Ans: After John Rowntree arrived at Guwahati, they made their home on the bank of the Brahmaputra. He used to stay in a bungalow with his family. This bungalow was situated at the bank of the Brahmaputra and its walls had a coat of fresh lime wash and the public works department had painted its woodwork with earth oil. In front of the bungalow, there was a raised portico that served as a carport. From the bungalow, peacock island was visible with the dome of a Hindu temple, situated at it.

12. Give a brief description of peacock island?
Ans: The peacock island is situated in the midstream of the Brahmaputra. There is a Hindu temple visible through the trees. There are monkeys on the island. During winter the Brahmaputra shrinks and only a narrow dividing channel remains between the island and the mainland.

13. What happened with the river Brahmaputra during cold weather?
Ans: As the cold weather advanced, the river shrank and the distance between peacock island, ( which was visible from the author’s bungalow) and the mainland grew less. By the end of the hot weather. Only a narrow dividing channel remained between the island and the mainland.

14. Describe, in your own words the north bank of the Brahmaputra.
Ans: The north bank of the Brahmaputra had a character of its own-a vast, remote stretch of flat, ageless land between the sandbanks of the river and the Himalayan foothills. During the cold weather, this bank of the river was delightful. In the rainy season, on the other hand, it is because of a hotbed of malaria. Traveling during this season was really tedious and the travelers had to take risks during these days and the tracks became unusable for normal cars.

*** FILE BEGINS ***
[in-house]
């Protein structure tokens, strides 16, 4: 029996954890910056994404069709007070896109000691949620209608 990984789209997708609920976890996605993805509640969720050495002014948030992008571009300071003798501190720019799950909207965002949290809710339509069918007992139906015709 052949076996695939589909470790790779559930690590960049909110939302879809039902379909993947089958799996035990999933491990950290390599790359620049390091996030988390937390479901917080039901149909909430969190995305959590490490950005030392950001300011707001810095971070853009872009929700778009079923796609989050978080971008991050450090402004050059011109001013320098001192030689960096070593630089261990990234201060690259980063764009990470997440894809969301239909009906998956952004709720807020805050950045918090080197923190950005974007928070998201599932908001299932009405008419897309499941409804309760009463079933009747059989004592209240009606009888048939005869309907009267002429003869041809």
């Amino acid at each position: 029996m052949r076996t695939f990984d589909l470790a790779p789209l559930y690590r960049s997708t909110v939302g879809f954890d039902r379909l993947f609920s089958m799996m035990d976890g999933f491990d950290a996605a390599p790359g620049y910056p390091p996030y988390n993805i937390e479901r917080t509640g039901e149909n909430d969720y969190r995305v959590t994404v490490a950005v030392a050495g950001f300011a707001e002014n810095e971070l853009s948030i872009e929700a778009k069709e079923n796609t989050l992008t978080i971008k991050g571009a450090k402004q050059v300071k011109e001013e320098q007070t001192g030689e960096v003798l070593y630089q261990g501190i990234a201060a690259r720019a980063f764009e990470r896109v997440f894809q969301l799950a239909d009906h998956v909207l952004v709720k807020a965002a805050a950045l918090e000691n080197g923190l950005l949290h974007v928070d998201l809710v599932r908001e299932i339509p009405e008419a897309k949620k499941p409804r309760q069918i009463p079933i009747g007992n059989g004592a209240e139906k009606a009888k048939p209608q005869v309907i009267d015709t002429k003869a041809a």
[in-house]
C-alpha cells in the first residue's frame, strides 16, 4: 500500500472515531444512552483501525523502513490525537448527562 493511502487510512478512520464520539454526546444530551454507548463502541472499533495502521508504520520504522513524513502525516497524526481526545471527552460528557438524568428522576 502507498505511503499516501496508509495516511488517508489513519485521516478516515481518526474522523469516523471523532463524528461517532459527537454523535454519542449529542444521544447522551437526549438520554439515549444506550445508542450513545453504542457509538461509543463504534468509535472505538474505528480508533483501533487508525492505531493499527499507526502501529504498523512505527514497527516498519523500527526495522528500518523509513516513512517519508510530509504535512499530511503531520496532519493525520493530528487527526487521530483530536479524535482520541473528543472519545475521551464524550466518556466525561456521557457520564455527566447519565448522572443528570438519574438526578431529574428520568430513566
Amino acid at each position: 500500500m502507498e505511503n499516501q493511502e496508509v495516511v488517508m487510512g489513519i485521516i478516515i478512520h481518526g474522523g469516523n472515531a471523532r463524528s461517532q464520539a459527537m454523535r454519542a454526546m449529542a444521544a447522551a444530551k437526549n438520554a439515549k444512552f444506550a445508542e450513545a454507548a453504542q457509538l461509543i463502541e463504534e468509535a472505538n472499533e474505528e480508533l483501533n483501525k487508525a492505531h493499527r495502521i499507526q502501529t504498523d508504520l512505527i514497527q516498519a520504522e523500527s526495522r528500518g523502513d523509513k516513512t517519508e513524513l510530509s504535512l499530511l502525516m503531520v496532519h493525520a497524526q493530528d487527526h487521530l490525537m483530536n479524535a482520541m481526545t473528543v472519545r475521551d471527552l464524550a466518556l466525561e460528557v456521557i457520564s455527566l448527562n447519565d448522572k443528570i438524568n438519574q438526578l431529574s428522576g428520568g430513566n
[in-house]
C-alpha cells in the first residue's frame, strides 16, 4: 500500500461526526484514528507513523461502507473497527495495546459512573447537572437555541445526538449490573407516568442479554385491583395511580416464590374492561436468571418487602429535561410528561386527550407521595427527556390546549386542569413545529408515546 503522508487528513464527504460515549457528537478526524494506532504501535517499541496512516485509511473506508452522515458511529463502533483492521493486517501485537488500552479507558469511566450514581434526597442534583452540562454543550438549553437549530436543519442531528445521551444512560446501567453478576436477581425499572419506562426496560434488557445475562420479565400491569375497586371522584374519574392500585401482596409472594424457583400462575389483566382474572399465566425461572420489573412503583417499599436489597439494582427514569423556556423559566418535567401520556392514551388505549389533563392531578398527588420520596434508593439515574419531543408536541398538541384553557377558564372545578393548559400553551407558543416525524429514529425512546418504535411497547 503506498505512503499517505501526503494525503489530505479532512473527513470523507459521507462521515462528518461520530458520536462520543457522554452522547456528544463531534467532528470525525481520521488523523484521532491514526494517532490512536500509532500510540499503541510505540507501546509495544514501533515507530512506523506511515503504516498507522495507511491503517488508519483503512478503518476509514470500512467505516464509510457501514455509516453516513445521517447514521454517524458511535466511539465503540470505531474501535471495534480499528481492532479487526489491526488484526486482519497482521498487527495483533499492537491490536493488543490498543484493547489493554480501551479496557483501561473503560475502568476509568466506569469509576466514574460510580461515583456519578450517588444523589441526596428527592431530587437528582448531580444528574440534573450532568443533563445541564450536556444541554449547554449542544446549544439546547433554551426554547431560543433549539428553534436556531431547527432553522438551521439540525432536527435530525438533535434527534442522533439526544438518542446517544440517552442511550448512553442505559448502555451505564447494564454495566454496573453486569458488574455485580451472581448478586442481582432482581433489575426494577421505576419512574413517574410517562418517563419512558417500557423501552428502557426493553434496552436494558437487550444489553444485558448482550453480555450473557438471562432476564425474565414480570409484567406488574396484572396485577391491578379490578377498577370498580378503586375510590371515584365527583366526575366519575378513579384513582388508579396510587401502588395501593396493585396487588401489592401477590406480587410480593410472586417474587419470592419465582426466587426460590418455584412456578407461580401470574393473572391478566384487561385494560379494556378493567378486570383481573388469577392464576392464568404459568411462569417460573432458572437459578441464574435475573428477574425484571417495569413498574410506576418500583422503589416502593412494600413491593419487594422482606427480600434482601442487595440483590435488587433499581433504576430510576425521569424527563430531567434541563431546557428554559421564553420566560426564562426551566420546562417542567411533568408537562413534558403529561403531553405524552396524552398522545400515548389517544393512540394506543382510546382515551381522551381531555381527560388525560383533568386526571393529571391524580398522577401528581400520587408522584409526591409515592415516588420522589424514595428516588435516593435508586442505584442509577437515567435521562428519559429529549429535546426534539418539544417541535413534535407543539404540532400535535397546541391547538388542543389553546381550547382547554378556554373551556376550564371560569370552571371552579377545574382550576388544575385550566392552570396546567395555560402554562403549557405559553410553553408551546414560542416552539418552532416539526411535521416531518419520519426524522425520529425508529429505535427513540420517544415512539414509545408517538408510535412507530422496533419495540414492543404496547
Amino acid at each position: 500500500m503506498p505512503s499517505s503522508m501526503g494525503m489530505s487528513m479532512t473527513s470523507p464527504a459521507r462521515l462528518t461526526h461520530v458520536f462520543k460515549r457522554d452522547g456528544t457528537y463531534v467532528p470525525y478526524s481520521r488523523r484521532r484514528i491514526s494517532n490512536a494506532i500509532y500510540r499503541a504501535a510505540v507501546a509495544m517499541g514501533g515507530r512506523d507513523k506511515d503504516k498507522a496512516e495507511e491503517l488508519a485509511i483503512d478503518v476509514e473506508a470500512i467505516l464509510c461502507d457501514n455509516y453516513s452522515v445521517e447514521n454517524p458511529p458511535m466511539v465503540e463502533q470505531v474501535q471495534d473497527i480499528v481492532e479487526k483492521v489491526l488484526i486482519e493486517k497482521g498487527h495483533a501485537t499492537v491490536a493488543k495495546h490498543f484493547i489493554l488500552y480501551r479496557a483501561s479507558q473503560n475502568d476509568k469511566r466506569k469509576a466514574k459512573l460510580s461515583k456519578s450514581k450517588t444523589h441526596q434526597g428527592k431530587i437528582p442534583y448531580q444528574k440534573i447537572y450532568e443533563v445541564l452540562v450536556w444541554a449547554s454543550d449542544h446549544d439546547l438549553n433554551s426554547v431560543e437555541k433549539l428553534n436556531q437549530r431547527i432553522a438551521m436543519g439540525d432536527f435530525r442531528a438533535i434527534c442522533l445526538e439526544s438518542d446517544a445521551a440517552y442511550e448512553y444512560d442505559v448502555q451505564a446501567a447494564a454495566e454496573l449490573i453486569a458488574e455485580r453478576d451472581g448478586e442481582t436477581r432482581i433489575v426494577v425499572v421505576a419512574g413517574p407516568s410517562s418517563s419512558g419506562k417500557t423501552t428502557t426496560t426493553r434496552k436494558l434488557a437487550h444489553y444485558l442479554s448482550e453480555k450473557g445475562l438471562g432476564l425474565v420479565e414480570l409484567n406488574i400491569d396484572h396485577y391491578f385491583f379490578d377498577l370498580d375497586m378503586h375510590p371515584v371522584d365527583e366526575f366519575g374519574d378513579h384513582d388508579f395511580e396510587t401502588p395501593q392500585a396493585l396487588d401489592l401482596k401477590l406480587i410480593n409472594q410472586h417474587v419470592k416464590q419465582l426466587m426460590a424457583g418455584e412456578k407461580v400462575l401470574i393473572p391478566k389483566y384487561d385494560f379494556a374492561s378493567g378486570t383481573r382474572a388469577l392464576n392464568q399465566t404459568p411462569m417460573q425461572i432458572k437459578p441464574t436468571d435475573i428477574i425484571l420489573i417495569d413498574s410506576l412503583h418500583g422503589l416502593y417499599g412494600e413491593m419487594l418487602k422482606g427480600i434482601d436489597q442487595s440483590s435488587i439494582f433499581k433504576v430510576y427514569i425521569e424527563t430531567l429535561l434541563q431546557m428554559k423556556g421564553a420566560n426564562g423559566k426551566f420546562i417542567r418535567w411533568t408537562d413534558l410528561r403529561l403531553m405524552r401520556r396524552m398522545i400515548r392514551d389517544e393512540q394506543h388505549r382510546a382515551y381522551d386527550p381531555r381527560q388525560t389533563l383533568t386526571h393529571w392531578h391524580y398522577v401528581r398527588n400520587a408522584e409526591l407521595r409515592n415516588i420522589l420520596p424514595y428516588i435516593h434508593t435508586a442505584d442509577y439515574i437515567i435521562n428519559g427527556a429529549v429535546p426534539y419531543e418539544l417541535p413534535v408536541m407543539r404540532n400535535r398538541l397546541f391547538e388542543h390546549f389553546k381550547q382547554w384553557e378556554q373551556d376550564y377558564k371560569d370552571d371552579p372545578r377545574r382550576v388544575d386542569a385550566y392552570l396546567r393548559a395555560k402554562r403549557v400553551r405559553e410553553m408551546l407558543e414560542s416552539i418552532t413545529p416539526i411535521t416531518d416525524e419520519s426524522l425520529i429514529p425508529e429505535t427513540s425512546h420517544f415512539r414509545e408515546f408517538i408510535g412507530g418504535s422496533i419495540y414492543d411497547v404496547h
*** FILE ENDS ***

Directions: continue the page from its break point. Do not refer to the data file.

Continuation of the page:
15. What happened to the author when he touched his family on the north bank of the river?
Ans: When the author was touring with his family on the north bank, they left their return rather late. Although the roads could be still used by motors, driving became distinctly dicy. The road, they used became greasy in which one skid would definitely lend to the other one. Finally, they slithered over the edge into a paddy field some six feet below the road before finding a way back onto the road, this journey was full of bumpy rides.

16. “It was a strange place, where the rivers dried up in the hot weather or suddenly disappeared in the ground.” In what context does the author say so? Discuss.
Ans: The author narrates the characteristics and features of the North and the South Bank of the Brahmaputra. While describing the South Bank, he presents the characters of it by saying that this bank was really a strange place where the rivers dried up in the hot weather and suddenly disappeared underground.

17. How did the author describe the South Bank?
Ans: The author remarks that the South Bank was more homely with its reserve forests which were mostly in one block. It was a country of low hills and valleys. In it, the trees are interspersed with villages and cultivation. The forest which had sal trees had the character of British woodland. In this way, the South Bank appeared homely whenever the author went to it.

18. Describe, in your own words, the activities of bats in and around the Rajapara forest bungalow. Or, What unusual visitor did Rowntree have in his Bungalow one night?
Ans: The bats used to stay on the roof of the Rajapara forest bungalow. There were dropping from their dwelling place and these droppings reminded their presence constantly. If someone stayed in this bungalow, he smelt the fusty smell of the bats. Apart from them, there were some huge bats that used to stay in a tree outside the bungalow. They went out at dusk in search of food.

19. What does Rowntree state about the large ‘Bheel’ close to the bungalow at Rajapara?
Ans: Rowntree says that the ‘Bheel’ close to the Bungalow at Rajapara was caused by the earthquake that once lowered the surface. As a result of lowering the lands were inundated with water. Tree skeletons still rising out of water reminds one that once it was dry land.